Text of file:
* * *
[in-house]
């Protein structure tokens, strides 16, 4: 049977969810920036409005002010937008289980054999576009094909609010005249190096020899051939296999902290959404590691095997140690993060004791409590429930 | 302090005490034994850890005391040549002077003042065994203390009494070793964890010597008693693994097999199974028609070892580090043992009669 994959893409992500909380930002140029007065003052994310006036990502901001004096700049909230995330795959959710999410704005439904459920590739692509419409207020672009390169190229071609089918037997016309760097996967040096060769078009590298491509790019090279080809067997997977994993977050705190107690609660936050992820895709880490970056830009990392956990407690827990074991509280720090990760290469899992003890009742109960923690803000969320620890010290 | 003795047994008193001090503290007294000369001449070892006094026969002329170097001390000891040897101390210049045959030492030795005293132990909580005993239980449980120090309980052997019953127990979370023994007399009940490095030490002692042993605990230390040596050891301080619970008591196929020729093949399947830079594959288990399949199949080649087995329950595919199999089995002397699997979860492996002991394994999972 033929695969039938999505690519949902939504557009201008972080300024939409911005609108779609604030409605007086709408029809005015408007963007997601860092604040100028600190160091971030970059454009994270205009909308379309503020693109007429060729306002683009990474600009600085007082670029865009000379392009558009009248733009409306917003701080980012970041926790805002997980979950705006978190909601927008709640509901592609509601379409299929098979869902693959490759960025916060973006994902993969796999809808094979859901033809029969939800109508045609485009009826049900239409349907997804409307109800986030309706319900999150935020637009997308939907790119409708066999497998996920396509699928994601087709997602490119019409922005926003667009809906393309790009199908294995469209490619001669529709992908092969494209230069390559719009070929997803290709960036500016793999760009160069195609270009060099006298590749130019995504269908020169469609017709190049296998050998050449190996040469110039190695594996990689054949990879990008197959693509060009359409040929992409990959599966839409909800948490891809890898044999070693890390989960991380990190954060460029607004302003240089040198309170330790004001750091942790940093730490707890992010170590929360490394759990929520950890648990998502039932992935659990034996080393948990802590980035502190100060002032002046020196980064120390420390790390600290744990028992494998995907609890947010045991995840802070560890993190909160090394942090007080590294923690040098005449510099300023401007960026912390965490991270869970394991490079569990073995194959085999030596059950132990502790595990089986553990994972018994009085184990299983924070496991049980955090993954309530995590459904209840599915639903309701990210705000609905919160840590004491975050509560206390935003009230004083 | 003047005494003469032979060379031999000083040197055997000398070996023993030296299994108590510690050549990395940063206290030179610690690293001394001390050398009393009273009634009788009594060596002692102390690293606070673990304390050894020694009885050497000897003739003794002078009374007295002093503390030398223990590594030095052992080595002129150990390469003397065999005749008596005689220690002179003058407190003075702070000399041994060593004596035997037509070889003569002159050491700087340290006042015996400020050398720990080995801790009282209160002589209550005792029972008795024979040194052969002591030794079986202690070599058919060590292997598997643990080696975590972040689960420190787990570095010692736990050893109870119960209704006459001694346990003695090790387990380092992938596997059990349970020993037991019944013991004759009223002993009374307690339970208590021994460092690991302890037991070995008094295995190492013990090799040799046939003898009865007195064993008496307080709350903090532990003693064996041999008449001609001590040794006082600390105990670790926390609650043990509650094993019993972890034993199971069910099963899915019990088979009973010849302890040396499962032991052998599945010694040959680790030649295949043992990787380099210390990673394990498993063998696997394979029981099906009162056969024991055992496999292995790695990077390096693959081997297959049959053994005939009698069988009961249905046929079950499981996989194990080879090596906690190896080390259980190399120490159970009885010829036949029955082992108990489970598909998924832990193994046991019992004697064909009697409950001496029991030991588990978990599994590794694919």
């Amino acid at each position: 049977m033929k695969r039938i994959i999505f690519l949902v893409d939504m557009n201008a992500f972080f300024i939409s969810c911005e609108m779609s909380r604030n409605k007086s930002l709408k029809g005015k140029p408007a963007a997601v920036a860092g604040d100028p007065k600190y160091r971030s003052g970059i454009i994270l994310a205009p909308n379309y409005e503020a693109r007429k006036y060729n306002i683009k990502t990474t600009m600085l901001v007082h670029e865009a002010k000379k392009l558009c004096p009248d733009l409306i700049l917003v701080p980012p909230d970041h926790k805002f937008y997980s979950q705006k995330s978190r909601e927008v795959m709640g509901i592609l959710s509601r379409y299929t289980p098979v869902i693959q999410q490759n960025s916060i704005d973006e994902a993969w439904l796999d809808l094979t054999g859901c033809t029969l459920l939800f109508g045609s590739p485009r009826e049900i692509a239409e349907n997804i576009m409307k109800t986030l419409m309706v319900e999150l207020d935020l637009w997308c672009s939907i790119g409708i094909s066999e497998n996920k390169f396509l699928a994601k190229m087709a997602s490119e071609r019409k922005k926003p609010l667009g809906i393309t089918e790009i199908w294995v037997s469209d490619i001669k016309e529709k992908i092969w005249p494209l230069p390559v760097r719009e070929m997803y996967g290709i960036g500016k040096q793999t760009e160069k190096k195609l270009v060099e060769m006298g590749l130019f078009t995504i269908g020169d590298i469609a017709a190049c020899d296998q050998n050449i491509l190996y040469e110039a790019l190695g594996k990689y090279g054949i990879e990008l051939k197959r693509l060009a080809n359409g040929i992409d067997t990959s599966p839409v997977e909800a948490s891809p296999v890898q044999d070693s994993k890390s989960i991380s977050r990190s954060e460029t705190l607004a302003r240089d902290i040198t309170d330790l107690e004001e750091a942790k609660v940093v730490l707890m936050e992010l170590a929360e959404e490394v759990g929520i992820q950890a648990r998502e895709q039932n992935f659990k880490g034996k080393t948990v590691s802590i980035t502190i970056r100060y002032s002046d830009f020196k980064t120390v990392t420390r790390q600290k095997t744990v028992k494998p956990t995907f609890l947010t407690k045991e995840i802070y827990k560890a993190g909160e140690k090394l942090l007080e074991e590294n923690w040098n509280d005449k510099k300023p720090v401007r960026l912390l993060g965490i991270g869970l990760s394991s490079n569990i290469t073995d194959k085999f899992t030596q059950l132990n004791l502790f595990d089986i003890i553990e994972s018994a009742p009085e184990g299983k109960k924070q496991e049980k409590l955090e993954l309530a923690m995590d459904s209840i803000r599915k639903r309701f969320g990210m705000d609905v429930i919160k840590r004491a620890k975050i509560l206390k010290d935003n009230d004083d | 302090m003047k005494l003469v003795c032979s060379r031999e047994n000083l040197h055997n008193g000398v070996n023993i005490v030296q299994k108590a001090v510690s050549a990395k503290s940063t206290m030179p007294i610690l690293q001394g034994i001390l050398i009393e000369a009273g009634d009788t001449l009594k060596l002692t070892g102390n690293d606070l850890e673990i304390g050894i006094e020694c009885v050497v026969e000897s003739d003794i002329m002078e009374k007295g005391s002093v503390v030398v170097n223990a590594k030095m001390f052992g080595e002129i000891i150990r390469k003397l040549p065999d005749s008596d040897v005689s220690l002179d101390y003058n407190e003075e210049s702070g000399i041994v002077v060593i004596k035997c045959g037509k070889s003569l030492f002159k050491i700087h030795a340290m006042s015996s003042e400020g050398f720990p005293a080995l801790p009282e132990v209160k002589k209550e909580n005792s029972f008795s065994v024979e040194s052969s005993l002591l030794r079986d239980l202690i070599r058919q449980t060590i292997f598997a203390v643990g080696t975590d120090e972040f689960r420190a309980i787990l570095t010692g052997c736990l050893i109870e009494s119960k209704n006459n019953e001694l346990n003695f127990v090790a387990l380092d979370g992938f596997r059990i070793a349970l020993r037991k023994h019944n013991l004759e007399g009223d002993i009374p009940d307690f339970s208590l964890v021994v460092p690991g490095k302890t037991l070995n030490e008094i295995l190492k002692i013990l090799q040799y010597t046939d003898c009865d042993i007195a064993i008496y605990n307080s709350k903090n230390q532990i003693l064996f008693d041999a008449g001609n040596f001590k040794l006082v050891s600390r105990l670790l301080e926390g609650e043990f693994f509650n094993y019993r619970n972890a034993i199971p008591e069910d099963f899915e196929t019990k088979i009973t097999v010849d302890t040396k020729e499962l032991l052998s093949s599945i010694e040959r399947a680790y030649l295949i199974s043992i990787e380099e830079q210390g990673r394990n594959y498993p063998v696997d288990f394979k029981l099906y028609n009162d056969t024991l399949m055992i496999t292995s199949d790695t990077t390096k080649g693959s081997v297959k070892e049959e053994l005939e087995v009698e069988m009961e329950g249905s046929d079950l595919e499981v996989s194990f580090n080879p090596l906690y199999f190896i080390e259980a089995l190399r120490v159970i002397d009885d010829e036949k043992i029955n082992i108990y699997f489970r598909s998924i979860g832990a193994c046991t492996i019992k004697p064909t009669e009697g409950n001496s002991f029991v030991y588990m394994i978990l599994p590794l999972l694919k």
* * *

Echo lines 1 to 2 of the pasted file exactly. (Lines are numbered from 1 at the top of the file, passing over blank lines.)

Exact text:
[in-house]
């Protein structure tokens, strides 16, 4: 049977969810920036409005002010937008289980054999576009094909609010005249190096020899051939296999902290959404590691095997140690993060004791409590429930 | 302090005490034994850890005391040549002077003042065994203390009494070793964890010597008693693994097999199974028609070892580090043992009669 994959893409992500909380930002140029007065003052994310006036990502901001004096700049909230995330795959959710999410704005439904459920590739692509419409207020672009390169190229071609089918037997016309760097996967040096060769078009590298491509790019090279080809067997997977994993977050705190107690609660936050992820895709880490970056830009990392956990407690827990074991509280720090990760290469899992003890009742109960923690803000969320620890010290 | 003795047994008193001090503290007294000369001449070892006094026969002329170097001390000891040897101390210049045959030492030795005293132990909580005993239980449980120090309980052997019953127990979370023994007399009940490095030490002692042993605990230390040596050891301080619970008591196929020729093949399947830079594959288990399949199949080649087995329950595919199999089995002397699997979860492996002991394994999972 033929695969039938999505690519949902939504557009201008972080300024939409911005609108779609604030409605007086709408029809005015408007963007997601860092604040100028600190160091971030970059454009994270205009909308379309503020693109007429060729306002683009990474600009600085007082670029865009000379392009558009009248733009409306917003701080980012970041926790805002997980979950705006978190909601927008709640509901592609509601379409299929098979869902693959490759960025916060973006994902993969796999809808094979859901033809029969939800109508045609485009009826049900239409349907997804409307109800986030309706319900999150935020637009997308939907790119409708066999497998996920396509699928994601087709997602490119019409922005926003667009809906393309790009199908294995469209490619001669529709992908092969494209230069390559719009070929997803290709960036500016793999760009160069195609270009060099006298590749130019995504269908020169469609017709190049296998050998050449190996040469110039190695594996990689054949990879990008197959693509060009359409040929992409990959599966839409909800948490891809890898044999070693890390989960991380990190954060460029607004302003240089040198309170330790004001750091942790940093730490707890992010170590929360490394759990929520950890648990998502039932992935659990034996080393948990802590980035502190100060002032002046020196980064120390420390790390600290744990028992494998995907609890947010045991995840802070560890993190909160090394942090007080590294923690040098005449510099300023401007960026912390965490991270869970394991490079569990073995194959085999030596059950132990502790595990089986553990994972018994009085184990299983924070496991049980955090993954309530995590459904209840599915639903309701990210705000609905919160840590004491975050509560206390935003009230004083 | 003047005494003469032979060379031999000083040197055997000398070996023993030296299994108590510690050549990395940063206290030179610690690293001394001390050398009393009273009634009788009594060596002692102390690293606070673990304390050894020694009885050497000897003739003794002078009374007295002093503390030398223990590594030095052992080595002129150990390469003397065999005749008596005689220690002179003058407190003075702070000399041994060593004596035997037509070889003569002159050491700087340290006042015996400020050398720990080995801790009282209160002589209550005792029972008795024979040194052969002591030794079986202690070599058919060590292997598997643990080696975590972040689960420190787990570095010692736990050893109870119960209704006459001694346990003695090790387990380092992938596997059990349970020993037991019944013991004759009223002993009374307690339970208590021994460092690991302890037991070995008094295995190492013990090799040799046939003898009865007195064993008496307080709350903090532990003693064996041999008449001609001590040794006082600390105990670790926390609650043990509650094993019993972890034993199971069910099963899915019990088979009973010849302890040396499962032991052998599945010694040959680790030649295949043992990787380099210390990673394990498993063998696997394979029981099906009162056969024991055992496999292995790695990077390096693959081997297959049959053994005939009698069988009961249905046929079950499981996989194990080879090596906690190896080390259980190399120490159970009885010829036949029955082992108990489970598909998924832990193994046991019992004697064909009697409950001496029991030991588990978990599994590794694919």